"He came home this last time in an awful state. Before he left some one sent him a load of money, and he did nothing but drink and gamble whilst it lasted. I used to tell him that he ought to take care of his money, and he'd snap his fingers and laugh. He used to say that he owned the goose that laid the golden eggs, and could have money whenever he wanted it. Well, as I was a saying, he went; and when he came back he had an awful attack of delirium tremens, and then he took the typers. Oh, laws mercy!" continued she, holding up her bony hands, "how that critter raved! He talked about killing people."

"He did!" interrupted Lizzie, with a gesture of alarm, and laying her hand upon her heart, which beat fearfully—"did he mention any name?"

The woman did not stop to answer this question, but proceeded as if she had not been interrupted. "He was always going on about two orphans and a will, and he used to curse and swear awfully about being obliged to keep something hid. It was dreadful to listen to—it would almost make your hair stand on end to hear him."

"And he never mentioned names?" said Lizzie inquiringly.

"No, that was so strange; he never mentioned no names—never. He used to rave a great deal about two orphans and a will, and he would ransack the bed, and pull up the sheets, and look under the pillows, as if he thought it was there. Oh, he acted very strange, but never mentioned no names. I used to think he had something in his trunk, he was so very special about it. He was better the day they took him off; and the trunk went with him—he would have it; but since then he's had a dreadful relapse, and there's no knowin' whether he is alive or dead."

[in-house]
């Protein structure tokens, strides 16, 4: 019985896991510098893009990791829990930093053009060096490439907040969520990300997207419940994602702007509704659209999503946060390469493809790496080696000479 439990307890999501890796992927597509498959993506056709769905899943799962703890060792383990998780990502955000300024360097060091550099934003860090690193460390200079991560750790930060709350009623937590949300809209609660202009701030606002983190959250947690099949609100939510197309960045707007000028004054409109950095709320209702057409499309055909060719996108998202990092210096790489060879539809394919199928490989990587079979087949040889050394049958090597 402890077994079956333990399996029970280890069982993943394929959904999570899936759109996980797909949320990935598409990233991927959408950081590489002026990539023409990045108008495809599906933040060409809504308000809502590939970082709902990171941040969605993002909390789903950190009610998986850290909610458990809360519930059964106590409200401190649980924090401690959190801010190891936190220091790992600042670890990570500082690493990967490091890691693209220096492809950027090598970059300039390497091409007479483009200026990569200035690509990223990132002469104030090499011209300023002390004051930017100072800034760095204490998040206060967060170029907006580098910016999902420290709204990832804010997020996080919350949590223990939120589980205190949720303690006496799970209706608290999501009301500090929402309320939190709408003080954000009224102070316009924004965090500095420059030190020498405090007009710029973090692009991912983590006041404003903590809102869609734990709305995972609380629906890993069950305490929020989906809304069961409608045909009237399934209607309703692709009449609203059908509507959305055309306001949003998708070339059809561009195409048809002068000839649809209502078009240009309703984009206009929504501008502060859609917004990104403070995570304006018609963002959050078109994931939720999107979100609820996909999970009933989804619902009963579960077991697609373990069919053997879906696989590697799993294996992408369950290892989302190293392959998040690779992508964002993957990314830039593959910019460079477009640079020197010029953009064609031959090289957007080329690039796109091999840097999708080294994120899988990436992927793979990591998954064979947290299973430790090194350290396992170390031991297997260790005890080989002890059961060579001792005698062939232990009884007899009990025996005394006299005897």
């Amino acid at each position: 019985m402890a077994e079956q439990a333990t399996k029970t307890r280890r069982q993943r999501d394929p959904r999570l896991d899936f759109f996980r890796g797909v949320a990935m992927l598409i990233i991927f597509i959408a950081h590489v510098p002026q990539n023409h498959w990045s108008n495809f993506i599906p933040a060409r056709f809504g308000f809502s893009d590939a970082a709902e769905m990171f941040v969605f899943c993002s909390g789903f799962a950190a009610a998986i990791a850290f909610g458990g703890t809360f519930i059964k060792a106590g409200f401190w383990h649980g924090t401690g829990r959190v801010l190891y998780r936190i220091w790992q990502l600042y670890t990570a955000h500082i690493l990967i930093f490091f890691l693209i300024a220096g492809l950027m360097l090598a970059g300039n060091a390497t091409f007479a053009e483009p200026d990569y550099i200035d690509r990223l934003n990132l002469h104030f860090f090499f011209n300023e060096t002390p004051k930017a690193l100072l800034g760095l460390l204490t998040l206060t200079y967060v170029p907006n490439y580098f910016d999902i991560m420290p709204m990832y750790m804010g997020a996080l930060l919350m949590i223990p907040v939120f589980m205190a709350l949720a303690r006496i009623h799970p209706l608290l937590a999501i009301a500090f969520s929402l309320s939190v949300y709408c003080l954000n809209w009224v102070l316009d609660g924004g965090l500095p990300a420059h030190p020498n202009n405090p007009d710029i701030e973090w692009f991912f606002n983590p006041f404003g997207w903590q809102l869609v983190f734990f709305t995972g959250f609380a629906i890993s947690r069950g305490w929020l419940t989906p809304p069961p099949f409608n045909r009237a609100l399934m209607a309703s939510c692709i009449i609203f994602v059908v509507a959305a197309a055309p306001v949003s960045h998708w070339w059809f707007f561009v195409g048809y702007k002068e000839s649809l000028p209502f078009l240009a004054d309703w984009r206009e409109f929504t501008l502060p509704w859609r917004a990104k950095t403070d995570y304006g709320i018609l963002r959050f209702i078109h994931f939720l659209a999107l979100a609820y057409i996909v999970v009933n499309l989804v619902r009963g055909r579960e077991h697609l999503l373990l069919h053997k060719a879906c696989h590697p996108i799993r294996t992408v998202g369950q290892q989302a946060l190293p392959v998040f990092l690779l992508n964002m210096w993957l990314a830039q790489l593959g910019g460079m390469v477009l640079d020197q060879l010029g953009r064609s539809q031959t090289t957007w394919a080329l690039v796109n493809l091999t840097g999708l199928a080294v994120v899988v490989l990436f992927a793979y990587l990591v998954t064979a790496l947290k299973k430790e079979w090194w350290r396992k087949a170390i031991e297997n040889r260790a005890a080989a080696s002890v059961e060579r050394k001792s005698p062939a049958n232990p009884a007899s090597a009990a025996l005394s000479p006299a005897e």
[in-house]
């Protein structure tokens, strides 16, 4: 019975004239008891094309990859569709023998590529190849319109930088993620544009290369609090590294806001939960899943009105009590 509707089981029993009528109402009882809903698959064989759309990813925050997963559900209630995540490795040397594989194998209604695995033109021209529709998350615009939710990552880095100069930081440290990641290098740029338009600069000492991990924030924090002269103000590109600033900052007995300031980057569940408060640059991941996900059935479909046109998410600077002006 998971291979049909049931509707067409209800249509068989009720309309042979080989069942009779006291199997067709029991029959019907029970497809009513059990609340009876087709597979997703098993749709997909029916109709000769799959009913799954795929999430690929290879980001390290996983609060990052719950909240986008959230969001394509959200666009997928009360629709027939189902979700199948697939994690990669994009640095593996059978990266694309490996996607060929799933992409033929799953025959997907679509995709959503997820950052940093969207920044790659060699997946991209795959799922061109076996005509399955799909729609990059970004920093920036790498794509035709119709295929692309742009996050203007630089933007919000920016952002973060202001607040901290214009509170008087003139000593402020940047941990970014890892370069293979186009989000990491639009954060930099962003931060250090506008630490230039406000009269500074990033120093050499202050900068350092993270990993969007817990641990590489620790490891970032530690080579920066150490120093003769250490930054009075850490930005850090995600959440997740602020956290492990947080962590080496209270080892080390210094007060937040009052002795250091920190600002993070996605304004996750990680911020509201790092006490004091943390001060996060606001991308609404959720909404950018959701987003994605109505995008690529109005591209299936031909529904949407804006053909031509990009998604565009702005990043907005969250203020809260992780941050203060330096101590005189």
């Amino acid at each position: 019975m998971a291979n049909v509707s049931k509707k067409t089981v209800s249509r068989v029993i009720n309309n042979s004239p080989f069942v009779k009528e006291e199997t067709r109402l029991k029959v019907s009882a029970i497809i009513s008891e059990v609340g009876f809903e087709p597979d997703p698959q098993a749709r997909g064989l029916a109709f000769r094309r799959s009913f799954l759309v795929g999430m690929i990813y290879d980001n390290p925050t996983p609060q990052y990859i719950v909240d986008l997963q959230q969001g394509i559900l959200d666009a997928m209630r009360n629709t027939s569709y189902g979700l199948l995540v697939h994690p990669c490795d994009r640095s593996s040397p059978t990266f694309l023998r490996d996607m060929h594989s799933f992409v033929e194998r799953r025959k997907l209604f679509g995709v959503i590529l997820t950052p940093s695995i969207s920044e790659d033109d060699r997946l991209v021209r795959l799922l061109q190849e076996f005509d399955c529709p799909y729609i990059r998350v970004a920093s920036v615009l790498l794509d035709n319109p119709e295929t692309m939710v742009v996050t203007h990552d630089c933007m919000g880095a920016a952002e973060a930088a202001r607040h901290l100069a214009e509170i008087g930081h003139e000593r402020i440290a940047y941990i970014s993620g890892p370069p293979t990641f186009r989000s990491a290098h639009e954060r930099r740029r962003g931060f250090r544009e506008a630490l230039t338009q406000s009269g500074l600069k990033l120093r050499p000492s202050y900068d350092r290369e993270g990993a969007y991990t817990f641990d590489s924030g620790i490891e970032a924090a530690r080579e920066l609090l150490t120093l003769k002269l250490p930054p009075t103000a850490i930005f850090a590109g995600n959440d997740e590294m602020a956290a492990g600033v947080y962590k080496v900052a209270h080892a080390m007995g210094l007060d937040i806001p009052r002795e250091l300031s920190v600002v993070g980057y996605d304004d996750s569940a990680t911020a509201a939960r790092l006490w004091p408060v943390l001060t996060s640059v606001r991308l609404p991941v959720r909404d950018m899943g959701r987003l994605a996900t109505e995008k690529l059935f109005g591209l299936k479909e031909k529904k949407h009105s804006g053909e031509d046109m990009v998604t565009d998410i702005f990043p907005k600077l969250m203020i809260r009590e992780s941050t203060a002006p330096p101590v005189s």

"I must go to the hospital," said Lizzie, rising from her seat, and greatly relieved to learn that nothing of importance had fallen from McCloskey during his delirium. "I shall go there as quickly as I can," she observed, walking to the door.

"You'll not see him to-night if you do," rejoined the woman. "Are you a relation?"

"Oh, no," answered Lizzie; "my father is an acquaintance of his. I learned that he was ill, and came to inquire after him."

Had the woman not been very indifferent or unobservant, she would have noticed the striking difference between the manner and appearance of Lizzie Stevens and the class who generally came to see McCloskey. She did not, however, appear to observe it, nor did she manifest any curiosity greater than that evidenced by her inquiring if he was a relative.

Lizzie walked with a lonely feeling through the quiet streets until she arrived at the porter's lodge of the hospital. She pulled the bell with trembling hands, and the door was opened by the little bald-headed man whose loquacity was once (the reader will remember) so painful to Mrs. Ellis. There was no perceptible change in his appearance, and he manifestly took as warm an interest in frightful accidents as ever. "What is it—what is it?" he asked eagerly, as Lizzie's pale face became visible in the bright light that shone from the inner office. "Do you want a stretcher?"

The rapidity with which he asked these questions, and his eager manner, quite startled her, and she was for a moment unable to tell her errand.

"Speak up, girl—speak up! Do you want a stretcher—is it burnt or run over. Can't you speak, eh?"